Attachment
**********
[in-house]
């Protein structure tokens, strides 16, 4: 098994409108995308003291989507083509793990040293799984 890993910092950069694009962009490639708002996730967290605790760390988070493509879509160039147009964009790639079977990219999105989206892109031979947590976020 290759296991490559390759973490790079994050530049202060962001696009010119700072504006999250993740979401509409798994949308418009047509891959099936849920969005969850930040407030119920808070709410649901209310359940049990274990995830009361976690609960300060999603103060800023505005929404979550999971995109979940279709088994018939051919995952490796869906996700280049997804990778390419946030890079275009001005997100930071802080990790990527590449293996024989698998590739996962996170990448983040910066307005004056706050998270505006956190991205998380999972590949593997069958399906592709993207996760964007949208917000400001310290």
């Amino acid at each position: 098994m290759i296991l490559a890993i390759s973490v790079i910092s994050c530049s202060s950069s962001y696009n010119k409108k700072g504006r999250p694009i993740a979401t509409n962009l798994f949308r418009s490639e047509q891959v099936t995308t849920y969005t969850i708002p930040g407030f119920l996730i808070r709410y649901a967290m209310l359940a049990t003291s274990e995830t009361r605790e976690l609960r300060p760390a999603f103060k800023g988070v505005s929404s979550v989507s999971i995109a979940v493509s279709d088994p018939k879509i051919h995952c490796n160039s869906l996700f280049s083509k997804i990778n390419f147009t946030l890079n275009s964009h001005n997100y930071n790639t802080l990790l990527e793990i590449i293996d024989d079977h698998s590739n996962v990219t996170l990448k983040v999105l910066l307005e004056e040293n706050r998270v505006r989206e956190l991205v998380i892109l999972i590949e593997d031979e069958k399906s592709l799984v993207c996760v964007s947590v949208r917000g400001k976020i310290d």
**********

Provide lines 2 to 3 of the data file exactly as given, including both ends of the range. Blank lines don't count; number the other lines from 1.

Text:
């Protein structure tokens, strides 16, 4: 098994409108995308003291989507083509793990040293799984 890993910092950069694009962009490639708002996730967290605790760390988070493509879509160039147009964009790639079977990219999105989206892109031979947590976020 290759296991490559390759973490790079994050530049202060962001696009010119700072504006999250993740979401509409798994949308418009047509891959099936849920969005969850930040407030119920808070709410649901209310359940049990274990995830009361976690609960300060999603103060800023505005929404979550999971995109979940279709088994018939051919995952490796869906996700280049997804990778390419946030890079275009001005997100930071802080990790990527590449293996024989698998590739996962996170990448983040910066307005004056706050998270505006956190991205998380999972590949593997069958399906592709993207996760964007949208917000400001310290």
């Amino acid at each position: 098994m290759i296991l490559a890993i390759s973490v790079i910092s994050c530049s202060s950069s962001y696009n010119k409108k700072g504006r999250p694009i993740a979401t509409n962009l798994f949308r418009s490639e047509q891959v099936t995308t849920y969005t969850i708002p930040g407030f119920l996730i808070r709410y649901a967290m209310l359940a049990t003291s274990e995830t009361r605790e976690l609960r300060p760390a999603f103060k800023g988070v505005s929404s979550v989507s999971i995109a979940v493509s279709d088994p018939k879509i051919h995952c490796n160039s869906l996700f280049s083509k997804i990778n390419f147009t946030l890079n275009s964009h001005n997100y930071n790639t802080l990790l990527e793990i590449i293996d024989d079977h698998s590739n996962v990219t996170l990448k983040v999105l910066l307005e004056e040293n706050r998270v505006r989206e956190l991205v998380i892109l999972i590949e593997d031979e069958k399906s592709l799984v993207c996760v964007s947590v949208r917000g400001k976020i310290d």